Tuesday, February 10, 2009

Bushfire catastrophe in Victoria, 07 February 2009

Last Saturday afternoon I reported that down in the south-eastern corner of Australia, in the state of Victoria, we were the hottest day ever on record, and that the expected bushfires were raging all over the state.

The Bunyip State Park blaze has been fanned by gusty winds. (LINK - AAP: Simon Mossman, file photo)

It saddens me to report that as I was writing that blog post, another tragic record was being broken: the most lives ever lost in Australia due to a bushfire inferno (several hundred souls lost, and the count is still increasing as the ashes are combed). It is now classified as Australia’s worst ever peacetime natural disaster.

Many people live in towns and villages an hour or so by road from downtown Melbourne, enjoying the beautiful Australian bush while being quite close to a major metropolis.

But mother nature had this terrible event in store, with hot gale-force northwesterly winds funneled in to the Victorian region after traveling across the hot continent, and on a day of record temperature. Whether caused by lightning strikes, accident or arson, the fires roared through the tinder dry forests at speeds that caught out even the best-prepared citizens.

One eye witness described a fire front first appearing some twenty kilometres away, then reaching his location about two minutes later. TWO MINUTES! Others said that the front approached like a tsunami of flame ten or twenty metres high.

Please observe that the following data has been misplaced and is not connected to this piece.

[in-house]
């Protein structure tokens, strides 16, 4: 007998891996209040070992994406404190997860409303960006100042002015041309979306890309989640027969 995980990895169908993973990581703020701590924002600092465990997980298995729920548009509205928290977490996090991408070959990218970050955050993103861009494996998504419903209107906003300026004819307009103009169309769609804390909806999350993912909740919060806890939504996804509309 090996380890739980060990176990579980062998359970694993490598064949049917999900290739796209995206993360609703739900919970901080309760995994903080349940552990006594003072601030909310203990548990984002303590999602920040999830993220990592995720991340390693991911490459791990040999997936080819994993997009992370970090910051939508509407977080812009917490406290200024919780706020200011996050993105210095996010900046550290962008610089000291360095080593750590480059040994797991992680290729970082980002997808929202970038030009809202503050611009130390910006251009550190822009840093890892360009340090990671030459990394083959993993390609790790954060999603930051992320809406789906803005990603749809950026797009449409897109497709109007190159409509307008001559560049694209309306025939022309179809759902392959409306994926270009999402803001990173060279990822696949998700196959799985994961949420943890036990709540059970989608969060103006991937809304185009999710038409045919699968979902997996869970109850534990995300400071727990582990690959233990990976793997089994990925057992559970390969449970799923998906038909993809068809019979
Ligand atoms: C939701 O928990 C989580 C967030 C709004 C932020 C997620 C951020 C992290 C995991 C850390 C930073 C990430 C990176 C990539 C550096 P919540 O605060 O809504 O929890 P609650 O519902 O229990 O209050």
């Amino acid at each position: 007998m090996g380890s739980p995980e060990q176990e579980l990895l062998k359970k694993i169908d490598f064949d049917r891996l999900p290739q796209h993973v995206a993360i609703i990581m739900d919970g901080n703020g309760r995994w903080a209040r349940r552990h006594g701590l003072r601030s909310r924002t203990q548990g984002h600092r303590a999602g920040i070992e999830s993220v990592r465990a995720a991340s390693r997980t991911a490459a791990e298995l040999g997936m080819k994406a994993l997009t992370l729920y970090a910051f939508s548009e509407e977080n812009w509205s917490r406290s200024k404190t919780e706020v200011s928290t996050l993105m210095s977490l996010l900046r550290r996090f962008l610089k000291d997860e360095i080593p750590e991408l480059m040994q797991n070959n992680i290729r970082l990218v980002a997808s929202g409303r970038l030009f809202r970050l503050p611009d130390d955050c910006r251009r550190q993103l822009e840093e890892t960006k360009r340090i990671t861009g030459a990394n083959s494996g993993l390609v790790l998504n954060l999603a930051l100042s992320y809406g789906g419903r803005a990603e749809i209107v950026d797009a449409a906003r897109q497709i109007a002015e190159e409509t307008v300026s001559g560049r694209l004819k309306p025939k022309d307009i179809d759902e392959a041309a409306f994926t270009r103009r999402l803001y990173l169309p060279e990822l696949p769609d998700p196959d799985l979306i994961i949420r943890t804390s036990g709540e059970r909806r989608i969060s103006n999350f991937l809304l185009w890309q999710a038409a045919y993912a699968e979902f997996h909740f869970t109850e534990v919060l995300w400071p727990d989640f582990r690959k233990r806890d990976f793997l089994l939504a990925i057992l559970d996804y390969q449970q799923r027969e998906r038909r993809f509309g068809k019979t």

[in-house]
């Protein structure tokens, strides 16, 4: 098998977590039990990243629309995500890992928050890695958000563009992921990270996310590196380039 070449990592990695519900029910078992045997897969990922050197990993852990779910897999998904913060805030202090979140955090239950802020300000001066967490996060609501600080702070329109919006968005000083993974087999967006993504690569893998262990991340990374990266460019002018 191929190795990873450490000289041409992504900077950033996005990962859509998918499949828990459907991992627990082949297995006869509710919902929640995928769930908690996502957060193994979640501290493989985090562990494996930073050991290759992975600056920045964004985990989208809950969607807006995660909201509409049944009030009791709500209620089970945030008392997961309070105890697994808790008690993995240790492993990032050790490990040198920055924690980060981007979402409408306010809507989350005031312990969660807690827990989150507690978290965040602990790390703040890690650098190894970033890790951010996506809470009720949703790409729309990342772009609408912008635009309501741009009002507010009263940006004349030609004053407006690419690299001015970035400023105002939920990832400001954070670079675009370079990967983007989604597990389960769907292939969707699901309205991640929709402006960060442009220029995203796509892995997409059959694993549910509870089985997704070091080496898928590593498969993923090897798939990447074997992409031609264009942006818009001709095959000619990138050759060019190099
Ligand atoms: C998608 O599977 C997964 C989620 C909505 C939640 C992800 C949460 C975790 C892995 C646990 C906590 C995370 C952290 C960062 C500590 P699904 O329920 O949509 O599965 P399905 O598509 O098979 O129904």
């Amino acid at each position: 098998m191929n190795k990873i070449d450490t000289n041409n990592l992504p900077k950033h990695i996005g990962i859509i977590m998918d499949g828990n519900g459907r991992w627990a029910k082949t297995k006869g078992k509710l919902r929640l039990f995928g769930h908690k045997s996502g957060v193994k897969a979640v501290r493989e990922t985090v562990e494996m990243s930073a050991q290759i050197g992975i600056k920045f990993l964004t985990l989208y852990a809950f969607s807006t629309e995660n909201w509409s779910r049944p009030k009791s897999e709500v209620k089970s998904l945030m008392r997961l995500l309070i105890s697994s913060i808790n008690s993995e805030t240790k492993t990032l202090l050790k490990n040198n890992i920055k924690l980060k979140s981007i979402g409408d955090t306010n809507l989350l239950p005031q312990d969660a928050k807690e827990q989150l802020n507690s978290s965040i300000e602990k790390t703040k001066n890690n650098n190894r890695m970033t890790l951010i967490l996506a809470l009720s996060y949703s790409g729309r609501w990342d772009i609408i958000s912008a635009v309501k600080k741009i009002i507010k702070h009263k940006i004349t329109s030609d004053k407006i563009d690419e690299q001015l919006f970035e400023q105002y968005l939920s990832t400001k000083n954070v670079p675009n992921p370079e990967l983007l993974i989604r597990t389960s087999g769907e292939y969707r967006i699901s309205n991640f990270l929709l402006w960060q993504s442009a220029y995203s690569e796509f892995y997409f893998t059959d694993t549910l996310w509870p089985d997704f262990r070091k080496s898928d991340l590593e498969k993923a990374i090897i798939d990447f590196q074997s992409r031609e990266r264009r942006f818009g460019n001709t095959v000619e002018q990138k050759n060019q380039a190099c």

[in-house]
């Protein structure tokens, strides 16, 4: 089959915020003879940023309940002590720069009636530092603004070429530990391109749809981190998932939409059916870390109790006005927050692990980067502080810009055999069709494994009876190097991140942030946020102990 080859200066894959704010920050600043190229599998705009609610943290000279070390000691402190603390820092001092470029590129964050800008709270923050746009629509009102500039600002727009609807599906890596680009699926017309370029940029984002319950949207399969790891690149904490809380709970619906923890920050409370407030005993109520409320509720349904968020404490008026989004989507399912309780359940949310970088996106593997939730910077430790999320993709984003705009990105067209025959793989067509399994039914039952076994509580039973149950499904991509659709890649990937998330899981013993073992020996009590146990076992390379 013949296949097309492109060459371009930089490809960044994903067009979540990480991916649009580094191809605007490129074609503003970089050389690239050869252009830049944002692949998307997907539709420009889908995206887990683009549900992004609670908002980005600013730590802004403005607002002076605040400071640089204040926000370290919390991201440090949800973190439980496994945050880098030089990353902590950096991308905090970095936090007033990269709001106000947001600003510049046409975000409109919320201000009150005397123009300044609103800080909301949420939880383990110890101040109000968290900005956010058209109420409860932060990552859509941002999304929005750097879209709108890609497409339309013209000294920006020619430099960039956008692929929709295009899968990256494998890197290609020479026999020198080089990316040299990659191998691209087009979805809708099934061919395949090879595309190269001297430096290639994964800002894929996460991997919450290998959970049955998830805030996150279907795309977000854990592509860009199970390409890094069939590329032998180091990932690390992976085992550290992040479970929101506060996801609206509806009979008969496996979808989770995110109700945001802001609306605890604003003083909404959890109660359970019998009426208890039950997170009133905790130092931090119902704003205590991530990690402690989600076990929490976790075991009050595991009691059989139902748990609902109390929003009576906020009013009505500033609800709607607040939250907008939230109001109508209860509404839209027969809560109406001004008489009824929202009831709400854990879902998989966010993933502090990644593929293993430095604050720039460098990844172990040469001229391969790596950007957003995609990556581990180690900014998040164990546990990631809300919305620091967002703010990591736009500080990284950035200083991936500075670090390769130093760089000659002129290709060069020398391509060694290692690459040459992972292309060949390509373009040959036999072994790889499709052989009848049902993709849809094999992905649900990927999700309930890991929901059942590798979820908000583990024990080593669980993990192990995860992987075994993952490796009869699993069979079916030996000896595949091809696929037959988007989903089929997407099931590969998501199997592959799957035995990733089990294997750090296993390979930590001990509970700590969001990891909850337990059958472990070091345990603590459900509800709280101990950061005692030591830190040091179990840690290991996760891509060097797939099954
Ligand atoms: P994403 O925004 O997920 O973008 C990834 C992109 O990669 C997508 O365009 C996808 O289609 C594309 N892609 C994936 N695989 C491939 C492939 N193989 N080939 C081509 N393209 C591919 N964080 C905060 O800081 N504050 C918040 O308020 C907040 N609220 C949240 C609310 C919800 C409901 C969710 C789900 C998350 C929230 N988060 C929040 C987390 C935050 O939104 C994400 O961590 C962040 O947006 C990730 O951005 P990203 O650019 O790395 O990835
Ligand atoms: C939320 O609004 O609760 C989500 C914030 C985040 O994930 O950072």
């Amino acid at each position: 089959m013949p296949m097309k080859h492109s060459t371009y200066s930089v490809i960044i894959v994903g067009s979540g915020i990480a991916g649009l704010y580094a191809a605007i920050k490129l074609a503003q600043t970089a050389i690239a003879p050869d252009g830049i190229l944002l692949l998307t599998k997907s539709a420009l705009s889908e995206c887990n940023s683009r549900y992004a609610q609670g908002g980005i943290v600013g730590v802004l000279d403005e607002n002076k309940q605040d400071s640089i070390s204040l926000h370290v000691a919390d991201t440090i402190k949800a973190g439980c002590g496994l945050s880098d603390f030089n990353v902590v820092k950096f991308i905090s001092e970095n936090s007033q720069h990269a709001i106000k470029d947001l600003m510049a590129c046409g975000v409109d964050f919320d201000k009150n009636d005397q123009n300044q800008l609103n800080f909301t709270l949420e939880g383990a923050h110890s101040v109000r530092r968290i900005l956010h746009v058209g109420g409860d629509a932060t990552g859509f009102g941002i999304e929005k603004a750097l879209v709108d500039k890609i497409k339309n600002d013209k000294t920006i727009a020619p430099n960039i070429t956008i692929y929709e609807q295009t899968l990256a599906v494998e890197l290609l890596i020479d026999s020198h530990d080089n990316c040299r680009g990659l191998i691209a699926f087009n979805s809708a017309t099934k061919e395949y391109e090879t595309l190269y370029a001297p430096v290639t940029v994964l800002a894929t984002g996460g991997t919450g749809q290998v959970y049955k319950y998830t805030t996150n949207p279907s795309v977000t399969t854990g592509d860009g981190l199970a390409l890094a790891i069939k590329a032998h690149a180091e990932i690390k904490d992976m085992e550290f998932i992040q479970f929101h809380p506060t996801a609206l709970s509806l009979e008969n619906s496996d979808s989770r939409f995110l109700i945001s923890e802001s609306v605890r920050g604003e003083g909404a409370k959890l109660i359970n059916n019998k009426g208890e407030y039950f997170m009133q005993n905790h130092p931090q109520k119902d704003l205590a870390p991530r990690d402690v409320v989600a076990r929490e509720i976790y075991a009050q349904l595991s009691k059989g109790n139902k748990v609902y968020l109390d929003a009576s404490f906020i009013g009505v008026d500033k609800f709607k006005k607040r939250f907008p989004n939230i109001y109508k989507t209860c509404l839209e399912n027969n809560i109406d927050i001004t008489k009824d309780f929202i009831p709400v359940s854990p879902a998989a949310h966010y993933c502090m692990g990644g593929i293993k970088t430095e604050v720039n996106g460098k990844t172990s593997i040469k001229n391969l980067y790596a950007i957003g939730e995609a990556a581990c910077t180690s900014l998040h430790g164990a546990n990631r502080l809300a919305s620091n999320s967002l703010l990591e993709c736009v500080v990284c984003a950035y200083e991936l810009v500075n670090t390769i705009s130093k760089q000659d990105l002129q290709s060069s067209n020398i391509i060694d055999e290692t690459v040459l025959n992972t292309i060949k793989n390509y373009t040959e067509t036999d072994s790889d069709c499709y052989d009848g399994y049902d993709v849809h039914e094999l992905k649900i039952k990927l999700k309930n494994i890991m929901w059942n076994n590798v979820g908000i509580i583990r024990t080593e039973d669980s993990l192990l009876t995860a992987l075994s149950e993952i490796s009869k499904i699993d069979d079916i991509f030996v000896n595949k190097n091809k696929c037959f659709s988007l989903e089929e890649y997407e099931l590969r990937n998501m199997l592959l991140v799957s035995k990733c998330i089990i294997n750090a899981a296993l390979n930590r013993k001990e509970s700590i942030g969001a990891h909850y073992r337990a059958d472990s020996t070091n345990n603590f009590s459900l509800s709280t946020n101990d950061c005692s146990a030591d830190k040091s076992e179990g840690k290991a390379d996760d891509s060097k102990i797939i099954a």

Embers were reported settling down up to ten or fifteen kilometres ahead of the fire fronts. People found themselves suddenly and totally unexpectedly surround by raging fires. A few were lucky to survive where they were, but too many poor souls weren’t.

Some tried to flee by car, but they had no hope of outpacing the fires and were incinerated as they drove.Victoria's killer fires, 07 February 2009, No. 105

There were shocking images of the shells of their cars, showing the alloy wheels having melted and spread across the road. One driver who was lucky to survive said that his timber truck had melted, not burned!

The Australian Broadcasting Corporation (ABC) has coverage of the tragic bushfires here.

Victoria had two earlier bushfire disasters in the summers of 1983 (“Ash Wednesday”) and 1939 (“Black Friday”) but the firestorms of 7th February this year were even worse than those.

Please spare a thought and say a prayer for all of the victims and their families.

You couldn’t stop this inferno with 10,000 fire trucks and 1,000 helicopters:

1 comment:

  1. My father was a firefighter and I have heard a lot of stories about fires and how to fight them.
    In 1975 as a child I saw a disastrous fire in the L√ľneburger Heide ( Germany ). Yesterday I saw the pictures of the bushfire in the news. 1975 was scary but I think it is not comparable to what happens in Australia these days. God save you all.

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